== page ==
Steve’s obviously not getting enough oxygen, he’s getting cyanotic – was Bruce right with his diagnosis, is this a hemothorax? Steve is bleeding from somewhere, that’s for sure, but from where? He might have other internal injuries, it could be a pneumothorax instead – or all of the above. Bruce is not an expert in these things, he’s not an EMT, and he’s sure as hell not a surgeon. Still, he’s got to do something or Steve’s not going to make it, no matter what – but if he ends up actually causing a pneumothorax…

This is Steve, though. He’s got his super-soldier physique to back him up, as beat up as he is. They just need to get the Quinjet down and get him to a hospital and he can pull through.

“There. Altimeter offline. Accelerometer next,” Tony announces.

Bruce isn’t quite sure what Tony’s game plan is, because it doesn’t matter if he disables the sensors if the timer’s going to set the device off in less than three minutes anyway. Why didn’t he start with the doors, give them a chance to evacuate? Of course, it might’ve been too late if the blast radius is too large for that.

The worst thing is, Bruce is pretty sure he’s going to make it himself, no matter what. The Other Guy won’t let him die. Tony might make it, too, if he took off right now at top speed. He’s fast, and he’s got his armor. But the others – if it goes off, there’s very little hope for them.

If it goes off, nothing really matters anymore. So, better prepare for the other alternative.

If there’s to be any hope for Steve, Bruce has got to do something. He starts going through his supplies.


2:00:00



The worst thing is feeling so powerless. There’s nothing she can do but observe. Listen to Tony’s commentary as he works on the device, and watch Bruce’s expression grow more and more desperate as Steve’s slipping away.

Natasha has spent her entire life struggling to regain control from people who took it from her, and now, in the moments that might be her last, it’s been wrenched from her once more.

She still won’t give in to fear, though. She’s going down with her head held high, with the team that she’s proud of. There are worse ways to go.

Besides, there’s still the slim chance that they’ll make it.

“Aaand accelerometer offline. One more thing left to do.”

What are you up to, Stark?

She glances at him again, and sees him get up from where he was lying on the floor. He aims both gauntlets close to his feet, and shoots laser beams out of them, straight through the floor, cutting a curved line – a bigger circle. Oh. Of course.

Natasha pulls aside the oxygen mask to shout at him, “Stark, no! That’s a terrible plan. You don’t need to do that. You can defuse it as it is, we know you can, go on! You still have time.”

“I’m not going to risk it.”


1:00:00



There’s no need to go slow with this one. Tony makes the cut in a matter of seconds, stopping just before it’s all the way through.

“JARVIS, you know what to do. Take care of them,” he says. “Catch you later, Avengers.”

As potential last words go, those aren’t too bad.

In a rather acrobatic move, he puts his hands against the Iron Man-sized circle he’s cut, kicks up his boots, and fires the thrusters with everything he’s got, pushing the piece of hull and the bomb attached to it away from the Quinjet at top speed.

It doesn’t go off instantly, so at least he got something right.

A minute left on the timer. Plenty of time to think as he’s rushing through the air, climbing higher and further away from the people he cares about. No matter what Doom said, there has to be a way to stop the timer or to defuse this, but he’s going to get as far from them as he can before he tries anything. Away from the team. Away from Steve. Just in case. They will make it, even if he doesn’t.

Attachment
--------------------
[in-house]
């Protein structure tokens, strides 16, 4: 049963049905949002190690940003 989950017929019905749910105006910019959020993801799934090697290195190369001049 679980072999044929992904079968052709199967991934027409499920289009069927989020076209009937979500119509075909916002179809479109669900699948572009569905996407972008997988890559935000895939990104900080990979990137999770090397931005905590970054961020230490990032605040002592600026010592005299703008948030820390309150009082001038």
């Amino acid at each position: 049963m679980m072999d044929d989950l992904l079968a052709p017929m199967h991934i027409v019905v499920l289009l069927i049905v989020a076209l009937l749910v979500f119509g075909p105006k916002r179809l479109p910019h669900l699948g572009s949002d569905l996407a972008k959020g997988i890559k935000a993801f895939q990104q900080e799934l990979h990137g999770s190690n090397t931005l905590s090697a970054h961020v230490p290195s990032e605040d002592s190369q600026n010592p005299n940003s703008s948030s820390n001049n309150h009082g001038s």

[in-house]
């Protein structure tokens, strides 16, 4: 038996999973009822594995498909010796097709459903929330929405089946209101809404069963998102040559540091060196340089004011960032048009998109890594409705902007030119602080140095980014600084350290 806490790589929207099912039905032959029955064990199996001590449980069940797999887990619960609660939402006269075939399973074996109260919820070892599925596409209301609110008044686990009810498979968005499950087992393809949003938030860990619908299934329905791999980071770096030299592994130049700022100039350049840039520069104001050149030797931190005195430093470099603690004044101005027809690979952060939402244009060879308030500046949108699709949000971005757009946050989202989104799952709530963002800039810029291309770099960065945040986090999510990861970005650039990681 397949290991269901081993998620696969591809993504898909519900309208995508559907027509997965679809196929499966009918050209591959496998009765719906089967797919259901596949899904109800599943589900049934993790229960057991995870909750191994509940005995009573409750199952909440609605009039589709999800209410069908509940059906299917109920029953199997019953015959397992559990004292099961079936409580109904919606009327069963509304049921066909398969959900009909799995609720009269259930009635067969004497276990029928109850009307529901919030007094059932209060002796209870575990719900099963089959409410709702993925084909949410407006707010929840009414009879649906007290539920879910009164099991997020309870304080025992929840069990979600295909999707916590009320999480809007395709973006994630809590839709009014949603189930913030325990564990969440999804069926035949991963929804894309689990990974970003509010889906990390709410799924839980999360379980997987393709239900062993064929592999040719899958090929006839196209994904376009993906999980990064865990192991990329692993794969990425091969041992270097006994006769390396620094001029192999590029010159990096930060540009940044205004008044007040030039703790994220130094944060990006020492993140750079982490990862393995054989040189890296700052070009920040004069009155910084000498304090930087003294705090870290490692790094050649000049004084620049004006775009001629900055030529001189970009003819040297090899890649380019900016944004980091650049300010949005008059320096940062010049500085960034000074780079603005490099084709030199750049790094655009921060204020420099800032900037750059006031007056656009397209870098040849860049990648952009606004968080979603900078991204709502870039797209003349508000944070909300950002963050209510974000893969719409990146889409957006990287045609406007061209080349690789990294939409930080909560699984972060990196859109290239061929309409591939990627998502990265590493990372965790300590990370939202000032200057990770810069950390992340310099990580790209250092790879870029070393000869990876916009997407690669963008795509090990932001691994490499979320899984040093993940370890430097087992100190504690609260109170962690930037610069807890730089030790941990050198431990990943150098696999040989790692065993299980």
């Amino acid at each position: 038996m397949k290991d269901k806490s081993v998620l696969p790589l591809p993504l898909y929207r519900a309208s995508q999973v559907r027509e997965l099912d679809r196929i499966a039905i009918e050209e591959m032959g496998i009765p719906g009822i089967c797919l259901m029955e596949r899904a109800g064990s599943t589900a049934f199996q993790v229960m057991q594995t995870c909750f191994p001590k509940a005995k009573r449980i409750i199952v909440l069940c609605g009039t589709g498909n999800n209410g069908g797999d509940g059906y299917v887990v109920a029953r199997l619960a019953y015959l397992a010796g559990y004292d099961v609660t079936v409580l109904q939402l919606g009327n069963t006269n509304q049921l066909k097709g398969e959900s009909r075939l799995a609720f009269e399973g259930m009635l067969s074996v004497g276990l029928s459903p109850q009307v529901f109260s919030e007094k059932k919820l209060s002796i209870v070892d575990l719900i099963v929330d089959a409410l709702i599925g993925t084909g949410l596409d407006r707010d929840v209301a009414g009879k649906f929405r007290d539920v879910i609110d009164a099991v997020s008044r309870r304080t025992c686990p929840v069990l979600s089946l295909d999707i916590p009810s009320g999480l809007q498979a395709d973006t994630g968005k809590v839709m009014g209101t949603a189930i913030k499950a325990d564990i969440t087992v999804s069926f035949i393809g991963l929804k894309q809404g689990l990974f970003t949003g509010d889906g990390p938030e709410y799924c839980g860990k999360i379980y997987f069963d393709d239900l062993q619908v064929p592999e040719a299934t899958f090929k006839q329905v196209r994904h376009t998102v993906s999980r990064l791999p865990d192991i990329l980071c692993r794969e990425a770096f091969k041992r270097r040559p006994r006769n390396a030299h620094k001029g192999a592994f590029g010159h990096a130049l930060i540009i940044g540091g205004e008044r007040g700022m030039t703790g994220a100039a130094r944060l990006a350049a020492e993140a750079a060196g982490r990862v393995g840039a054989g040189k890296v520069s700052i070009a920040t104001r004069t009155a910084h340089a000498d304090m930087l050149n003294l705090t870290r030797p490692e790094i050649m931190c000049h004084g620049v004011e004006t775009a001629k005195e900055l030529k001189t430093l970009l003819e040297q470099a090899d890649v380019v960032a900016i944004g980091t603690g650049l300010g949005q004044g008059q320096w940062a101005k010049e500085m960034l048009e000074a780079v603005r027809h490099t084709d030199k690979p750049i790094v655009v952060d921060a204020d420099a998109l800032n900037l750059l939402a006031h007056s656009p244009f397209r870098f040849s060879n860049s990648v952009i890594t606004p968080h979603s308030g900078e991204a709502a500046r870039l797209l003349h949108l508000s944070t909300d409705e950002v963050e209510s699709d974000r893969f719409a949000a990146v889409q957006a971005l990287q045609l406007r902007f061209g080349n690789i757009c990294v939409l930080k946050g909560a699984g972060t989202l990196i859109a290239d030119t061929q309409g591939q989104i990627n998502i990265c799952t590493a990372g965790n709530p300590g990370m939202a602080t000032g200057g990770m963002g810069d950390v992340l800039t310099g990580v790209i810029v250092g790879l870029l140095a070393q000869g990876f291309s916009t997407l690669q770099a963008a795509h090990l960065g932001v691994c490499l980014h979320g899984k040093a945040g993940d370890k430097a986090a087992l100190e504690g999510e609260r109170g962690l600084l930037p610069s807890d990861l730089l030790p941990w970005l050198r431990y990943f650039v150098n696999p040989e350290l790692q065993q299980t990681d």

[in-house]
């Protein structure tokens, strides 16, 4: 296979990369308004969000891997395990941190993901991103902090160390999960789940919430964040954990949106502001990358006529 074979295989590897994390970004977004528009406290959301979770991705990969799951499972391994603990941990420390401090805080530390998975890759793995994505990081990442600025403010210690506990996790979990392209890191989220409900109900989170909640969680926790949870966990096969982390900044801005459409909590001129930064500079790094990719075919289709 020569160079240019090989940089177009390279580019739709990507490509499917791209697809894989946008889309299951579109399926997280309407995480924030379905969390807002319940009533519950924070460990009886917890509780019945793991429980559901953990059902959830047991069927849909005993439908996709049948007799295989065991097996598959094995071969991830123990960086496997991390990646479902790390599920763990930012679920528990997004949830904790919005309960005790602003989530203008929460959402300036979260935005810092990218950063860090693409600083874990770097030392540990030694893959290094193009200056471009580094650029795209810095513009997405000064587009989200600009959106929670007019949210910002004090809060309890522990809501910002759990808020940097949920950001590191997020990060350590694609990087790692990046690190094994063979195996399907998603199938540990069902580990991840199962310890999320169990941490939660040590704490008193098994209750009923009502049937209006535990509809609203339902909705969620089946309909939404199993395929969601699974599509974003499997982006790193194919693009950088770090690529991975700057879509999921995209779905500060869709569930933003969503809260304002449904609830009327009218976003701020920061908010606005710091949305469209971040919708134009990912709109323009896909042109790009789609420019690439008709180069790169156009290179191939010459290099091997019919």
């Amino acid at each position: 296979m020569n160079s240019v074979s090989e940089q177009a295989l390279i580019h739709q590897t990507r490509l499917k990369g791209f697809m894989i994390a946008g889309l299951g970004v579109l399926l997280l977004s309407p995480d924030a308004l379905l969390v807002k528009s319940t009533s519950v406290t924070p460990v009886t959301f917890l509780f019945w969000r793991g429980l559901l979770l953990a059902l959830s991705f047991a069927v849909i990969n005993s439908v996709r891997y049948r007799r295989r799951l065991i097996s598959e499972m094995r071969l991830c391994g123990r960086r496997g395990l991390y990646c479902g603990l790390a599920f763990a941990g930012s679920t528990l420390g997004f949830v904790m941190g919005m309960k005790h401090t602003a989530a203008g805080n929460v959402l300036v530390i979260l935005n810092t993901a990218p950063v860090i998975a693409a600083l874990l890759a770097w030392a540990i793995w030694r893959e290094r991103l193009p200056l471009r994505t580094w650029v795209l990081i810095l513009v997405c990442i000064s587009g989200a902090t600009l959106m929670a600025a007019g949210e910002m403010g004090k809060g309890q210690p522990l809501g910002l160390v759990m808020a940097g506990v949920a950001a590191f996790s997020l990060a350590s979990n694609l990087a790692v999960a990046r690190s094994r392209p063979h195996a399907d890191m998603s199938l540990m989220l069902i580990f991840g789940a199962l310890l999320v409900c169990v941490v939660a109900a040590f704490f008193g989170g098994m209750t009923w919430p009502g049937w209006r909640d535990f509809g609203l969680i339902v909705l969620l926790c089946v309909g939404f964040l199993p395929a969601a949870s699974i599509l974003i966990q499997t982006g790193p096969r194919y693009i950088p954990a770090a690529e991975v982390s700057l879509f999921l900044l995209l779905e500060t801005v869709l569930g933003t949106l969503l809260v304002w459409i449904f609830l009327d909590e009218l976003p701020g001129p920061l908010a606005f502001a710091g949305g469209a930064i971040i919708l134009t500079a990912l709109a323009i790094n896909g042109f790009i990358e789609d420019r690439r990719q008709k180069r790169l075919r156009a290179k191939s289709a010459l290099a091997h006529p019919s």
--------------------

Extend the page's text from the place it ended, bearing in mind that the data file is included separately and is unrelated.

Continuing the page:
The last thing Steve sort of remembers, the last thing that was on his mind right before he passed out, is Tony leaving. He doesn’t really know what happened, he didn’t see it, but he knows Tony did something, that he solved the situation, and that he’s gone.

That’s also the first thing he thinks of when he wakes up.

He opens his eyes to see his team gathered around his hospital bed – Bruce, Clint, Natasha – but –

“Hello, Captain,” Natasha greets him, a small smile on her lips. “How are you feeling?”

He’s feeling a lot better. He’s still got an oxygen mask on, but he can breathe just fine. The suffocating feeling is gone. He’s also hurting a lot less, which means he must be on massive doses of painkillers, knowing how fast he burns through them. But none of that really matters.

“Is Tony –“ Steve begins, his voice muffled by the plastic over his mouth.

He sees the others exchange glances that tell him all he needs to know.

“No,” he says before anyone’s answered. “No, no!”

“I’m so sorry, Steve,” Natasha says, stepping closer to take his hand, and the look in her eyes is as devastated as he’s feeling.

“There was an explosion,” Bruce says, in a stilted voice. “The device detonated, at a safe distance from us, but Tony – JARVIS lost contact with him.”

“He couldn’t defuse it. He’s gone,” Clint says tonelessly, his arms crossed, not looking at Steve but staring intently at the wall across the room.

“No,” Steve repeats, shaking his head, and now he does feel like he can’t get air, once again. None of the punches that Doom and his underlings threw at him hurt half this much.

You’re not the guy to make the sacrifice play, he remembers himself saying, a lifetime ago, when he didn’t know Tony. Since then, he’s learned how wrong he was, and he’s seen Tony do things like this so many times, but this – no. It’s wrong. He wasn’t ready. He thought he might die. He thought they might all die. But that everyone else might live while Tony was gone, no. That was not an option.

“Steve, you need to keep breathing,” Bruce says, with a worried edge to his voice.

Natasha squeezes his bicep, so tight that it hurts a little, cutting through his thoughts. “Come on, soldier. Hang in there. We’re all here for you.”